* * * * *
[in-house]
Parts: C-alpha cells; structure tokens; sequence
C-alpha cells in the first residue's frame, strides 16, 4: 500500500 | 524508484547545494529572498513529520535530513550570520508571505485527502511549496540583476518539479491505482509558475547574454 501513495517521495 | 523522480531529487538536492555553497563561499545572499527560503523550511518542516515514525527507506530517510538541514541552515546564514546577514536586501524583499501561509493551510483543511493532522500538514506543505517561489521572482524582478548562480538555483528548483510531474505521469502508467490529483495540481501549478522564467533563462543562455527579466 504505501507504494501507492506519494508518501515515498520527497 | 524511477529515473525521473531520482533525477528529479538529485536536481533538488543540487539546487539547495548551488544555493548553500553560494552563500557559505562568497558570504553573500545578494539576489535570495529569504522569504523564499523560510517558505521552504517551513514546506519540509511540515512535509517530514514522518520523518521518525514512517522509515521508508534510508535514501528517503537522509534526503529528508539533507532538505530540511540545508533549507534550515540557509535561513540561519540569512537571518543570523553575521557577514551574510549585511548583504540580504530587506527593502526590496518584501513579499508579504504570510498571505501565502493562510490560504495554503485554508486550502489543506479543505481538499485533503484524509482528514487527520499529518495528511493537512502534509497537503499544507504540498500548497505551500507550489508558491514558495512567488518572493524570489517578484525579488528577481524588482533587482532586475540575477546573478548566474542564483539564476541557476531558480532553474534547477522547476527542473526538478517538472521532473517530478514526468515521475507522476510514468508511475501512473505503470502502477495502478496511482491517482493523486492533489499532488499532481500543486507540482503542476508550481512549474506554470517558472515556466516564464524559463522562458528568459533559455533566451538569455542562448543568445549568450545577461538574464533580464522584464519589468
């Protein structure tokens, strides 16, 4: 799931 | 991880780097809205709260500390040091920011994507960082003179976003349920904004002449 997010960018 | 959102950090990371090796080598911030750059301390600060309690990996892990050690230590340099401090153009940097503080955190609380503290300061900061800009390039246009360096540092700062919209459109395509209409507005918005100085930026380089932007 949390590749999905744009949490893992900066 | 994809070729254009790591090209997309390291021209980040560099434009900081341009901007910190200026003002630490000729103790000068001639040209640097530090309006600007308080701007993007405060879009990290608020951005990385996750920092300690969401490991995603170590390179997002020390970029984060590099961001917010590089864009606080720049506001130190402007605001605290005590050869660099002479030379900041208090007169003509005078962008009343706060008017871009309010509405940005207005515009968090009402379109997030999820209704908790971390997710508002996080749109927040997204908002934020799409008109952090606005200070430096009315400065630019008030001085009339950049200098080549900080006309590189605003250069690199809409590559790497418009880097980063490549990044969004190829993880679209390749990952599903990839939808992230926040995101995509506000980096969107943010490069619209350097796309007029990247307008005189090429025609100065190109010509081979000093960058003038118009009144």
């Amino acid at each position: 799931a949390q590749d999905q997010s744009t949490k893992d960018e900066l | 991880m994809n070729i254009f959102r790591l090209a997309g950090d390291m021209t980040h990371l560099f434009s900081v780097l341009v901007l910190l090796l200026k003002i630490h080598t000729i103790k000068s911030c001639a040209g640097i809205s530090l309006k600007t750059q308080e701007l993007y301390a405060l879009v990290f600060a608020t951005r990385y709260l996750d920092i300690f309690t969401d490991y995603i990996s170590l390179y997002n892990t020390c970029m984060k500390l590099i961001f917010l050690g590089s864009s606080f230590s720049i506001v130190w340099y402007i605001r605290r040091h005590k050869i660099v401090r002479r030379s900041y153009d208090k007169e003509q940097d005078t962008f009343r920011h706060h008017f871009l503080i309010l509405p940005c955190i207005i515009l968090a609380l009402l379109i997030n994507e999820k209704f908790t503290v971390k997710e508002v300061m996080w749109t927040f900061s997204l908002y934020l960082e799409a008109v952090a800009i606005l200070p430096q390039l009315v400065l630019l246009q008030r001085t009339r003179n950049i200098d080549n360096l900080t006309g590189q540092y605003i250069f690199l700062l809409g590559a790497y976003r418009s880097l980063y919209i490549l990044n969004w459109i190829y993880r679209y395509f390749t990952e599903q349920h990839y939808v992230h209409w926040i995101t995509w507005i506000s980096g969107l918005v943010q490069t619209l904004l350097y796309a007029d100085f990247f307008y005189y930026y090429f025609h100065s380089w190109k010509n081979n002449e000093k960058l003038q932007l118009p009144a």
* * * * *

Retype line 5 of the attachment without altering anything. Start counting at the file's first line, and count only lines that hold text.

């Amino acid at each position: 799931a949390q590749d999905q997010s744009t949490k893992d960018e900066l | 991880m994809n070729i254009f959102r790591l090209a997309g950090d390291m021209t980040h990371l560099f434009s900081v780097l341009v901007l910190l090796l200026k003002i630490h080598t000729i103790k000068s911030c001639a040209g640097i809205s530090l309006k600007t750059q308080e701007l993007y301390a405060l879009v990290f600060a608020t951005r990385y709260l996750d920092i300690f309690t969401d490991y995603i990996s170590l390179y997002n892990t020390c970029m984060k500390l590099i961001f917010l050690g590089s864009s606080f230590s720049i506001v130190w340099y402007i605001r605290r040091h005590k050869i660099v401090r002479r030379s900041y153009d208090k007169e003509q940097d005078t962008f009343r920011h706060h008017f871009l503080i309010l509405p940005c955190i207005i515009l968090a609380l009402l379109i997030n994507e999820k209704f908790t503290v971390k997710e508002v300061m996080w749109t927040f900061s997204l908002y934020l960082e799409a008109v952090a800009i606005l200070p430096q390039l009315v400065l630019l246009q008030r001085t009339r003179n950049i200098d080549n360096l900080t006309g590189q540092y605003i250069f690199l700062l809409g590559a790497y976003r418009s880097l980063y919209i490549l990044n969004w459109i190829y993880r679209y395509f390749t990952e599903q349920h990839y939808v992230h209409w926040i995101t995509w507005i506000s980096g969107l918005v943010q490069t619209l904004l350097y796309a007029d100085f990247f307008y005189y930026y090429f025609h100065s380089w190109k010509n081979n002449e000093k960058l003038q932007l118009p009144a």